Unpacking the Academic Index

Academic Interest

Although Ivy League and highly selective schools have tried to deny the use of a formula to determine admissions outcomes, the truth is that they have been using such a statistical tool as an input to admissions decisions since the 1950s. The Academic Index, “or AI,” was initially developed by Ivy League schools to ensure recruited athletes maintain the academic integrity of the institution and remain STUDENT — athletes rather than ATHLETE — students.

In order to maintain academic standards, the AI for an athletic team must be within one standard deviation of the AI for the entire class. That means that an athlete with a lower AI may still be admitted, as long as there are others on the team with higher AIs so the average for the team is within the acceptable range. In order to compare athletes to non-athletes, the AI of every student is calculated and, often, is marked on the front of the admissions folder to provide an easy read of the student’s academic prowess.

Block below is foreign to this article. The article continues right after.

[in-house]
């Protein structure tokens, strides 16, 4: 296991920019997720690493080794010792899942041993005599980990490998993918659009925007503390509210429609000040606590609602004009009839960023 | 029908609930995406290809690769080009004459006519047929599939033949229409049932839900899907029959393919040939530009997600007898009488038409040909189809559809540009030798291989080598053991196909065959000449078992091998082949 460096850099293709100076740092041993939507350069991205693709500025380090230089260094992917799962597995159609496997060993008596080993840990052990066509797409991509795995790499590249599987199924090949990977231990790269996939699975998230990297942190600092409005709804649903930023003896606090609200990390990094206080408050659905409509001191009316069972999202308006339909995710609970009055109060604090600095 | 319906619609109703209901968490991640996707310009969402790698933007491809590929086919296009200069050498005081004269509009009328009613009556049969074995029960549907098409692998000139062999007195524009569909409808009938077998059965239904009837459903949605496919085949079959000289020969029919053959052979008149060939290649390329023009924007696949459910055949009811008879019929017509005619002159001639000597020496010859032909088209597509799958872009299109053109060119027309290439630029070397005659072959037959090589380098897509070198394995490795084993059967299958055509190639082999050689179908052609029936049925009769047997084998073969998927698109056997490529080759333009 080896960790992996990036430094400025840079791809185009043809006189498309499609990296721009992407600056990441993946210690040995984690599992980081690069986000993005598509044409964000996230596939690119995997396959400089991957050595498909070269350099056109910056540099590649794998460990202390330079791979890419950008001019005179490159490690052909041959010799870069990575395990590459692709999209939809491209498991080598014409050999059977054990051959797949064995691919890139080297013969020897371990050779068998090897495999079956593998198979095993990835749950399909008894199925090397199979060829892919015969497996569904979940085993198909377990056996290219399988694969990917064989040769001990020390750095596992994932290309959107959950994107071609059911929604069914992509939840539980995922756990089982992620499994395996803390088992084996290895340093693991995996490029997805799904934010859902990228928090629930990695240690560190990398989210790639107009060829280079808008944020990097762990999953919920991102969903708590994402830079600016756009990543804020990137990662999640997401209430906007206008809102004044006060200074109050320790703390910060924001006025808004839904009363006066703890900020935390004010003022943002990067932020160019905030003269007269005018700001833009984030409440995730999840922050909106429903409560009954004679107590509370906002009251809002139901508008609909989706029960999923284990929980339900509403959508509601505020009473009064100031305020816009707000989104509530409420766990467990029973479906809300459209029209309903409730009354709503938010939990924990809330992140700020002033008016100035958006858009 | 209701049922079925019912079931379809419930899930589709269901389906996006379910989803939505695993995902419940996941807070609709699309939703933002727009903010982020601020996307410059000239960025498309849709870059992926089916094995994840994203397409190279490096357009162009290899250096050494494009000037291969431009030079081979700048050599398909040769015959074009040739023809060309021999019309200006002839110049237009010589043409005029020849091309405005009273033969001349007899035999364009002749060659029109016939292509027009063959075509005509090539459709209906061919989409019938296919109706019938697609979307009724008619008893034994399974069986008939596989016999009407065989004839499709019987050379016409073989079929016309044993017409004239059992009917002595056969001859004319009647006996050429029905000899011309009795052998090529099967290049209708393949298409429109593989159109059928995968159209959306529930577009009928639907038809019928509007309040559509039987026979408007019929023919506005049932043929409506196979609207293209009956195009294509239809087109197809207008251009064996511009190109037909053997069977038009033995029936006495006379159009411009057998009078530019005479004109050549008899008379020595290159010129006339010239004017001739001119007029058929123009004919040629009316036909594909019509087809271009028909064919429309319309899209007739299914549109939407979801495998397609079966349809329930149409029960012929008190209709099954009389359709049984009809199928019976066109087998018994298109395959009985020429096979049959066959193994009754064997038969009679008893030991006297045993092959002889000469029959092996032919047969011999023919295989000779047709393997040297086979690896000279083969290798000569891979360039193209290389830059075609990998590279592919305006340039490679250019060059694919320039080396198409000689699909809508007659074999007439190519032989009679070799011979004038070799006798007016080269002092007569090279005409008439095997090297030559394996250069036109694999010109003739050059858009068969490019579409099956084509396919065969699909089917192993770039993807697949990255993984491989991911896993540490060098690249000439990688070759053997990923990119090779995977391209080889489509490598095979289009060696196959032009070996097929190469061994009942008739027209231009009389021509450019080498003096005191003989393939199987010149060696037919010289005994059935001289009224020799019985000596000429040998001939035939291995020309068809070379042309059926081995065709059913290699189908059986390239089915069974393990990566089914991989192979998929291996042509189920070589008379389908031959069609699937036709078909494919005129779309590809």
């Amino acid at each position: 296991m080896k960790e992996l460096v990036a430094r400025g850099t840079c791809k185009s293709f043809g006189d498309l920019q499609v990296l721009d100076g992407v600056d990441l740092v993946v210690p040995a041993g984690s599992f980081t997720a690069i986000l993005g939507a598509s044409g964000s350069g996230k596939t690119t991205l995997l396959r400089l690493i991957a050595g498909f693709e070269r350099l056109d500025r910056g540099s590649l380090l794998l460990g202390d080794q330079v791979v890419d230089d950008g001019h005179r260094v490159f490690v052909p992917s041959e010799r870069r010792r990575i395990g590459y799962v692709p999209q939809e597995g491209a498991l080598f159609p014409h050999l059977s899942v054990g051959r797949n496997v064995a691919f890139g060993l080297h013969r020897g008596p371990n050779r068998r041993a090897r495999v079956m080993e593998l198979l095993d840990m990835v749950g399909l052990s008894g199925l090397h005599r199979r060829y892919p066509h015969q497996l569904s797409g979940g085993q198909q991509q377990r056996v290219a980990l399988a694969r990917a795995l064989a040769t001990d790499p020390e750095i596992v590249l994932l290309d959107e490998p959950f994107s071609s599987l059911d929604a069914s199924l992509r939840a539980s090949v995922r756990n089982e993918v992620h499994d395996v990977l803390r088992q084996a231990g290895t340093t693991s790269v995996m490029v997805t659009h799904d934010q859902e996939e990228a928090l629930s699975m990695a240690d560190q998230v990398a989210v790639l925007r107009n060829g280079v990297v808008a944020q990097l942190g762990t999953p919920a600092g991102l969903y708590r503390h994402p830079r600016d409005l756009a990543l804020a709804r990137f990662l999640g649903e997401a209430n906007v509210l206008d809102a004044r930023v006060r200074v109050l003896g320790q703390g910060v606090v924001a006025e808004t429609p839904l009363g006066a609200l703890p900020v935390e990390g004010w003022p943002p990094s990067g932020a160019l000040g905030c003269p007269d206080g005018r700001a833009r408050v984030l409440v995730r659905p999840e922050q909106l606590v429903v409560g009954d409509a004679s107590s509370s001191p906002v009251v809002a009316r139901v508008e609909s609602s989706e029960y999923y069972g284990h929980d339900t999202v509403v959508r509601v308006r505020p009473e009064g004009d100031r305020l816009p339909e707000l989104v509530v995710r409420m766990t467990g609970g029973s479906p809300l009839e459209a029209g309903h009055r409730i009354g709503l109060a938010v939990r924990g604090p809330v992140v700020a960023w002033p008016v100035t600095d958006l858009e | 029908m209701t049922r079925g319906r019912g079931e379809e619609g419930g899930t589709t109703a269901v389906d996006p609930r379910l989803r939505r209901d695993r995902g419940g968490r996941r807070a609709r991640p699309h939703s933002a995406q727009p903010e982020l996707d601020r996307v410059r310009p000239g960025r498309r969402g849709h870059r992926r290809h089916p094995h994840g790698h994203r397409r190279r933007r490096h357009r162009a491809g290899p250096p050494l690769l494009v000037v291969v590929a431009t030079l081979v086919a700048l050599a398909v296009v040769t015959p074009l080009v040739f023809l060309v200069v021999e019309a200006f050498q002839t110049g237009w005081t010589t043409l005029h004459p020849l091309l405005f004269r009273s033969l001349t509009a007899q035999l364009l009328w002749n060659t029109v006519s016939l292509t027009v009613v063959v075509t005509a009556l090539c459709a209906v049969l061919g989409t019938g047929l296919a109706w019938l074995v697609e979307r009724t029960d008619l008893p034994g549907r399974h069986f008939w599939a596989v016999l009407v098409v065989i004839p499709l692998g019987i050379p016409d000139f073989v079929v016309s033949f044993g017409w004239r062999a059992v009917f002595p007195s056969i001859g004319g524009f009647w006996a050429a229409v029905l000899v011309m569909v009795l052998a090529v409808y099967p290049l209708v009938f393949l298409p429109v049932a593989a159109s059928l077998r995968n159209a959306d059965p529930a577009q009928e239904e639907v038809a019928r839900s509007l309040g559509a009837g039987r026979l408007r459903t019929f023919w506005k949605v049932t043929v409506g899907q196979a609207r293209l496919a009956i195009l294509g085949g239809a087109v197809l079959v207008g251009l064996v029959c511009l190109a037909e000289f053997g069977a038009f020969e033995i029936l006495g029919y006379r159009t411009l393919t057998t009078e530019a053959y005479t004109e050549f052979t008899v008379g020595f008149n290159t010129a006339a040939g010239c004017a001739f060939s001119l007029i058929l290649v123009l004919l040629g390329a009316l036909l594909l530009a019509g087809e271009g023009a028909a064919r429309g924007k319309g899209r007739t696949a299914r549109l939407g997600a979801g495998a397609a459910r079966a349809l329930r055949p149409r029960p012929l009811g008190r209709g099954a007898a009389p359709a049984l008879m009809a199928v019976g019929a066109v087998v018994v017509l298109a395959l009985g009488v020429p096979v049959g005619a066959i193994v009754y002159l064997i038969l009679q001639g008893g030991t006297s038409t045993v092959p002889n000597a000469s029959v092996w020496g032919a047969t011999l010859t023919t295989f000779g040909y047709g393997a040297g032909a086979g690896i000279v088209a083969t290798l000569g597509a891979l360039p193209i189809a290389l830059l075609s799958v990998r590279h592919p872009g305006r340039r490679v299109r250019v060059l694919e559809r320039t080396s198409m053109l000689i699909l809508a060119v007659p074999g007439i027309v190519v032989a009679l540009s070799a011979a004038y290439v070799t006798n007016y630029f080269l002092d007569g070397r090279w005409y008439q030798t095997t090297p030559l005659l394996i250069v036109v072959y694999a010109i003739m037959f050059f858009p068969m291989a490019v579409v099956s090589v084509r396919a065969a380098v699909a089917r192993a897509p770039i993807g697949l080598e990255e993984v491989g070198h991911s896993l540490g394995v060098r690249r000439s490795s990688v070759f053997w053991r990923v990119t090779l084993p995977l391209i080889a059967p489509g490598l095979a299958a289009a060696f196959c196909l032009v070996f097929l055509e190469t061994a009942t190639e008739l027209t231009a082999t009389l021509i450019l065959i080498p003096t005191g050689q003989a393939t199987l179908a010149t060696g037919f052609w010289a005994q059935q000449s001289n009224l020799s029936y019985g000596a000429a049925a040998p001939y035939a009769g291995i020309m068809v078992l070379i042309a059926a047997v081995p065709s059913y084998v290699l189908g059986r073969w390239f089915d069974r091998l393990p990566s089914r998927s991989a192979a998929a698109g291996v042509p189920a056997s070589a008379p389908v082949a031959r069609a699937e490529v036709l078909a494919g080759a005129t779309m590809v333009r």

So, how is this magic number calculated?

Each school calculates it a bit differently. But, it typically includes a combination of:

  • Weighted Rank (if available)
  • Standardized Test Score
  • Unweighted GPA of core classes

Of course, the AI is simply a data point. It is a comprehensive data point that encompasses a number of academic factors, but it is one of many pieces of a candidate’s application. A student with a top AI is not a shoo-in at the most selective schools, just like a student with a lower AI is not an automatic deny.  In addition to strong academics, successful candidates also have compelling recommendation letters, insightful essays, meaningful extra-curricular activities, and notable achievements and awards.

Stef Mauler

College Coach

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Mauler Pattern Thin